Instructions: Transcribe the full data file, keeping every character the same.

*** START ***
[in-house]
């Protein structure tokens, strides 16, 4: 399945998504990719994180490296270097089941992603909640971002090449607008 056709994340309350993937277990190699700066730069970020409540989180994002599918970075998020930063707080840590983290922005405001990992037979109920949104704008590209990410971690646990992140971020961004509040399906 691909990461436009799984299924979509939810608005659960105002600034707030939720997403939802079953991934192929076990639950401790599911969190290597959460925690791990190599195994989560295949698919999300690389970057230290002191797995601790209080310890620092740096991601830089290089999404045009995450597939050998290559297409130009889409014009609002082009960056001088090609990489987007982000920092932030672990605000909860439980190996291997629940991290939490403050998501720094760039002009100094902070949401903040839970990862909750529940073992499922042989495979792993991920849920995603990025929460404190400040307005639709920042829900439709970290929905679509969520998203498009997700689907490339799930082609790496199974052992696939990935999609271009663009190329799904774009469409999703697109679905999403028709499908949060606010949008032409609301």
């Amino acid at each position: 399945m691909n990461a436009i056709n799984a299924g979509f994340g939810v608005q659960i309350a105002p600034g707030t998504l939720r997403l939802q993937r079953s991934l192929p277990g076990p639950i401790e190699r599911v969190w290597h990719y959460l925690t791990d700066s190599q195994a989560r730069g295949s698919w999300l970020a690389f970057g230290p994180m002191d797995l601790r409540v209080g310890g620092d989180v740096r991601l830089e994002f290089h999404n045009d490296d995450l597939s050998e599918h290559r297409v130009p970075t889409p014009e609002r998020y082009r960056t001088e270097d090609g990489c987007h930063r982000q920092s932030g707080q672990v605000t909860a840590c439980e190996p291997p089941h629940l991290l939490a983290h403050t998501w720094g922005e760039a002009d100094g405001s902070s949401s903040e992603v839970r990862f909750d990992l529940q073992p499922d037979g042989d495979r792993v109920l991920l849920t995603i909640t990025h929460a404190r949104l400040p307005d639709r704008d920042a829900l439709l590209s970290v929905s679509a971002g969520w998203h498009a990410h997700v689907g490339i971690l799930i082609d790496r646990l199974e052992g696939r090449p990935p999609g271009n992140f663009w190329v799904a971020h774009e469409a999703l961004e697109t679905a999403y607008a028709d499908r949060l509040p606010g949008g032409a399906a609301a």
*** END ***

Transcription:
[in-house]
């Protein structure tokens, strides 16, 4: 399945998504990719994180490296270097089941992603909640971002090449607008 056709994340309350993937277990190699700066730069970020409540989180994002599918970075998020930063707080840590983290922005405001990992037979109920949104704008590209990410971690646990992140971020961004509040399906 691909990461436009799984299924979509939810608005659960105002600034707030939720997403939802079953991934192929076990639950401790599911969190290597959460925690791990190599195994989560295949698919999300690389970057230290002191797995601790209080310890620092740096991601830089290089999404045009995450597939050998290559297409130009889409014009609002082009960056001088090609990489987007982000920092932030672990605000909860439980190996291997629940991290939490403050998501720094760039002009100094902070949401903040839970990862909750529940073992499922042989495979792993991920849920995603990025929460404190400040307005639709920042829900439709970290929905679509969520998203498009997700689907490339799930082609790496199974052992696939990935999609271009663009190329799904774009469409999703697109679905999403028709499908949060606010949008032409609301």
């Amino acid at each position: 399945m691909n990461a436009i056709n799984a299924g979509f994340g939810v608005q659960i309350a105002p600034g707030t998504l939720r997403l939802q993937r079953s991934l192929p277990g076990p639950i401790e190699r599911v969190w290597h990719y959460l925690t791990d700066s190599q195994a989560r730069g295949s698919w999300l970020a690389f970057g230290p994180m002191d797995l601790r409540v209080g310890g620092d989180v740096r991601l830089e994002f290089h999404n045009d490296d995450l597939s050998e599918h290559r297409v130009p970075t889409p014009e609002r998020y082009r960056t001088e270097d090609g990489c987007h930063r982000q920092s932030g707080q672990v605000t909860a840590c439980e190996p291997p089941h629940l991290l939490a983290h403050t998501w720094g922005e760039a002009d100094g405001s902070s949401s903040e992603v839970r990862f909750d990992l529940q073992p499922d037979g042989d495979r792993v109920l991920l849920t995603i909640t990025h929460a404190r949104l400040p307005d639709r704008d920042a829900l439709l590209s970290v929905s679509a971002g969520w998203h498009a990410h997700v689907g490339i971690l799930i082609d790496r646990l199974e052992g696939r090449p990935p999609g271009n992140f663009w190329v799904a971020h774009e469409a999703l961004e697109t679905a999403y607008a028709d499908r949060l509040p606010g949008g032409a399906a609301a």